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The Benefits Tax Compromise and Other Highlights

The White House has published President Obama's proposal for a House-Senate compromise on health care reform. You can download the official summary here. More material is available at the White House website.

To be clear, Obama is not introducing an entirely new health care plan or even a mostly new health care plan. In fact, strictly speaking, he's not introducing a health care plan at all. He is, instead, proposing a set of changes to the bill that the Senate passed in December. If both chambers pass these changes--and if the House passes the Senate bill--health care reform will become law.

There aren't too many new wrinkles. Probably the most interesting is a proposal, first reported last night, that would give the federal government more authority to regulate premiums on policies sold directly to individuals. Otherwise, the proposed compromises do more or less what everybody expected: They eliminate the most egregious legislative deals; they improve the coverage, consumer protection, and affordability provisions to make the Senate bill look more like the House option; and they raise a bit more money, again borrowing from the House bill.

Taken as a whole, health care reform as Obama now envisions it would still pay for itself. It would spend a little more but it would also raise a little more, in the form of taxes on offsetting savings.

Here are some highlights, in addition to the ones reported earlier.

The Benefits Tax: By far, the biggest substantive divide between the House and Senate bill was on financing, since the Senate bill placed a tax on benefits and the House bill did not. In January, congressional leadership had agreed with the White House to modify the Senate tax, so that it would have a higher threshold and so that collective bargaining plans had a few extra years of exemption, on the theory that unions needed more time to adjust their contracts. But critics attacked that deal (not unreasonably) as a special interest giveaway. So now the White House is proposing simply to delay implementation for everybody, rather than union plans alone. This means collecting less revenue in the first decade. But it doesn't mean sacrificing the tax's projected ability to control costs, which is what economists, including the ones who work at the Congressional Budget Office, care about.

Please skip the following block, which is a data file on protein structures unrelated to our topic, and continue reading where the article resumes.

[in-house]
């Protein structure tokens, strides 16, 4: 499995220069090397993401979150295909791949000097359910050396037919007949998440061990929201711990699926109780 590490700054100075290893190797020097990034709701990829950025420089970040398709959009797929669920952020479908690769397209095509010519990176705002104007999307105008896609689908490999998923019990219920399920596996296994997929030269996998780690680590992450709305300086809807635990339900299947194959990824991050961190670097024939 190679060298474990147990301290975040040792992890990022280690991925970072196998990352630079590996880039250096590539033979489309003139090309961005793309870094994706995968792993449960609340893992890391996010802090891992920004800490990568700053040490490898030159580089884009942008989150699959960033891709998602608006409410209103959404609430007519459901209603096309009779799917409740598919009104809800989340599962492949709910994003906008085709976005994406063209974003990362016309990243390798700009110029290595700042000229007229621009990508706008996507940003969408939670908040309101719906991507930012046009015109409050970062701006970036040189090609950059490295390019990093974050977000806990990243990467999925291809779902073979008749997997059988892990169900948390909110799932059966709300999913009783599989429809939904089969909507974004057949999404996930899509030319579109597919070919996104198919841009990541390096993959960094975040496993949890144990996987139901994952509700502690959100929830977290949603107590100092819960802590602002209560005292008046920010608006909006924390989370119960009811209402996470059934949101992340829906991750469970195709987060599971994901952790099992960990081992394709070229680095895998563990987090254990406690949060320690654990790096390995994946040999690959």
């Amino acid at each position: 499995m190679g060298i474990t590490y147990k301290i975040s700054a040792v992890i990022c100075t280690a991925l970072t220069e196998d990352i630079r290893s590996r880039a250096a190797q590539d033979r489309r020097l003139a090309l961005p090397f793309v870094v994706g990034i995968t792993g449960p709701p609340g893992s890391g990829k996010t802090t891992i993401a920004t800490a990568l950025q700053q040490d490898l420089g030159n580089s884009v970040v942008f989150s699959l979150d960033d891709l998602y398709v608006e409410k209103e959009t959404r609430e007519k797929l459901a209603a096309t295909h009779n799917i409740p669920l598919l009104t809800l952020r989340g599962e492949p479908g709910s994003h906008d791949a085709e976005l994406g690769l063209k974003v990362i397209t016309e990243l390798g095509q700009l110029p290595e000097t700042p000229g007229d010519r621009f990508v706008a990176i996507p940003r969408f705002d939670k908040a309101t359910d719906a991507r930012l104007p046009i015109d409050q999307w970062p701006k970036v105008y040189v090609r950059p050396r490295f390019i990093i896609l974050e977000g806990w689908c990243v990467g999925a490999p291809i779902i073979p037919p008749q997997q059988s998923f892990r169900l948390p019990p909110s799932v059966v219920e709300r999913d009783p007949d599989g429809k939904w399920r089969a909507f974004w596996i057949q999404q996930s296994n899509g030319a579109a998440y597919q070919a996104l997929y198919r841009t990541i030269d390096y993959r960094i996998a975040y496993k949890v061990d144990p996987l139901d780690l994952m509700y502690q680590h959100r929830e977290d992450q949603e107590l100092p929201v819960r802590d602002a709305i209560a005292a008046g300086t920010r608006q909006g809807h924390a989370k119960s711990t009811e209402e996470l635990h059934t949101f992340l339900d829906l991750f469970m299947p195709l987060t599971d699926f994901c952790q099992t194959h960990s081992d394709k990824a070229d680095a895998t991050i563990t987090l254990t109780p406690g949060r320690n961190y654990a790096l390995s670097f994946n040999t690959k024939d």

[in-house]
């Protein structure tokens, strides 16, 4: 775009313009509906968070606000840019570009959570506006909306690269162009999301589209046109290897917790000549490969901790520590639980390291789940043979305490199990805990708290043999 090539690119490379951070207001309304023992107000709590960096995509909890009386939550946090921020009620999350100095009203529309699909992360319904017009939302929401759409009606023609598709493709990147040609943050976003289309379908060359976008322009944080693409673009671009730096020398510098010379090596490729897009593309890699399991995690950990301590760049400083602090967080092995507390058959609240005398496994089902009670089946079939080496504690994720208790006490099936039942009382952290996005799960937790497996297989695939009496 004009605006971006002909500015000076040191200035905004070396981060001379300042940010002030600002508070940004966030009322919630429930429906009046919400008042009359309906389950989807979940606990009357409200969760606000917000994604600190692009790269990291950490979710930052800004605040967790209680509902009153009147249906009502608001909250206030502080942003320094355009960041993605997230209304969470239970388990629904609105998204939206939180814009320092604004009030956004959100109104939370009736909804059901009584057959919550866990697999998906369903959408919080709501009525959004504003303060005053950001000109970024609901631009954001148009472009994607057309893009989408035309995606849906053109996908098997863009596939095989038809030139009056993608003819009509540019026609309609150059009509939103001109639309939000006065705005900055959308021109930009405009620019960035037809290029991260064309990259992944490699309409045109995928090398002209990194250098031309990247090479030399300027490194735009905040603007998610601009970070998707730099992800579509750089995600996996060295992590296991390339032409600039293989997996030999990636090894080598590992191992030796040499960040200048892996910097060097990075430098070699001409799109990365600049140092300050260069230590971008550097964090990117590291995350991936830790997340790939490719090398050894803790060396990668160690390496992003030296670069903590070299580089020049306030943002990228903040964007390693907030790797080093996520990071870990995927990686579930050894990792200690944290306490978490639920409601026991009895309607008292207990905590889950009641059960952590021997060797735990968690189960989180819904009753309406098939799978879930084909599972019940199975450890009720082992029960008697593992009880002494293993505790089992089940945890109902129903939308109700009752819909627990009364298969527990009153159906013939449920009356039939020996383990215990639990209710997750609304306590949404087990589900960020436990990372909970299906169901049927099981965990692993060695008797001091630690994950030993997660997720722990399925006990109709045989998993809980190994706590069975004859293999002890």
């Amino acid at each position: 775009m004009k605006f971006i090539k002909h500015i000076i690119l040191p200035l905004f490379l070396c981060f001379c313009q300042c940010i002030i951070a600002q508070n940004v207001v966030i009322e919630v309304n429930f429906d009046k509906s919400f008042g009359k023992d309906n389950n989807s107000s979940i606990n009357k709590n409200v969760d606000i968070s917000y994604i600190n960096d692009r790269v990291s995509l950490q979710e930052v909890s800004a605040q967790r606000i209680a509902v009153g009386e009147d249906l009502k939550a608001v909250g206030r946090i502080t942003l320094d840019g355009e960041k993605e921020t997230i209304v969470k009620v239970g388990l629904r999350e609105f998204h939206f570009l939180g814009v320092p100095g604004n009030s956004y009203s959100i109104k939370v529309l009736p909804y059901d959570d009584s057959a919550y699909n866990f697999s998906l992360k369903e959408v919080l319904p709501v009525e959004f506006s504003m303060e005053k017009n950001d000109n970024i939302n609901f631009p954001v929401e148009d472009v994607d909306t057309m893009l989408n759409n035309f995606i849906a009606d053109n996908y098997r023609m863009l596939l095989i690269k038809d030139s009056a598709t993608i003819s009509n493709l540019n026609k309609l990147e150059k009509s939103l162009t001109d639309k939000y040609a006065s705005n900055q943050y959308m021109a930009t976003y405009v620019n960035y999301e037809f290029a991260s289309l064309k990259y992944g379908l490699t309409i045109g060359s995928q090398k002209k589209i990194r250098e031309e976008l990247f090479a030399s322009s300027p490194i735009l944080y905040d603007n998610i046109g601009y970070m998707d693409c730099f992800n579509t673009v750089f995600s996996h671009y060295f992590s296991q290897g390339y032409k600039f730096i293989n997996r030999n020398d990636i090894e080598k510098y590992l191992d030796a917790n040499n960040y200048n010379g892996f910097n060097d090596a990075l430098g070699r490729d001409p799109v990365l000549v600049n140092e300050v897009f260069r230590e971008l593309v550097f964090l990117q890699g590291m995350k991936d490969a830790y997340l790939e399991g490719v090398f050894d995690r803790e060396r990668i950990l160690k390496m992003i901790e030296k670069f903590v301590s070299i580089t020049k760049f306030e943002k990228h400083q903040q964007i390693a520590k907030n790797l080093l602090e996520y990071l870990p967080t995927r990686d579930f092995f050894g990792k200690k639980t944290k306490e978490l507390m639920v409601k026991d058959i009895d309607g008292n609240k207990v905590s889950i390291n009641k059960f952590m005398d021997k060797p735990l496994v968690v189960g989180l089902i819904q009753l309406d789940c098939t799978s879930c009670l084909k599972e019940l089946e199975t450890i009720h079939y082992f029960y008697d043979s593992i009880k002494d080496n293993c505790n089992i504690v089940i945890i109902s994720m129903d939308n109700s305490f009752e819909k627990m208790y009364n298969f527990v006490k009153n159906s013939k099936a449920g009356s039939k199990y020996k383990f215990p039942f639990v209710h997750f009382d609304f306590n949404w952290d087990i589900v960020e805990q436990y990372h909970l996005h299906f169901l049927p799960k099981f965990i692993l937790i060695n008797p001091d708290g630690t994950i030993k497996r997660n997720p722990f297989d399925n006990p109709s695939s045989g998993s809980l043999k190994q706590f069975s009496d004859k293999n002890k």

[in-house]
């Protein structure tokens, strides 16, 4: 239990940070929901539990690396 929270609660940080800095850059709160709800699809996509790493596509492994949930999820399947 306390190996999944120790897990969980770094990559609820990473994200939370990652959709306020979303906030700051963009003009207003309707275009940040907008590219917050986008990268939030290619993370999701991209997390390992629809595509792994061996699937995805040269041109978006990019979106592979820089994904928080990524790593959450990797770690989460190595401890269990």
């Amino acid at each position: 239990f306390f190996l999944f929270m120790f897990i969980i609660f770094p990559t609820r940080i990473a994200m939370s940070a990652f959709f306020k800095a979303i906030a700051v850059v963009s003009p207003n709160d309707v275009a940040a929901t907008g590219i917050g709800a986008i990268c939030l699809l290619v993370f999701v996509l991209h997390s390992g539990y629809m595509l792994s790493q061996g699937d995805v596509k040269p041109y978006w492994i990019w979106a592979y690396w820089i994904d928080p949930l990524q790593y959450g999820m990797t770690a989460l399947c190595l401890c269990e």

Affordability: The House bill offered more assistance to low-income people buying coverage through the insurance exchanges. Obama is proposing to improve the Senate's financial assistance, so that it more closely approximates the House's numbers.

The Donut Hole: Relative to the Senate bill, the House bill offered more prescription drug relief for seniors, filling in more of the "donut hole" in Medicare Part D coverage. Obama would like the final bill to do the same as the House bill.

Medicare Advantage Plans: The Medicare program famously pays private insurers serving beneficiaries too much money, at least in eyes of most experts. The Senate bill sought to reduce those payments, but the House bill sought to reduce them more. Obama would move the number closer to the House's.

Consumer Protections: In general, the House bill applied consumer protections to all insurance plans, while the Senate bill left many of them exempt. Obama would like the final reform bill to use the House model.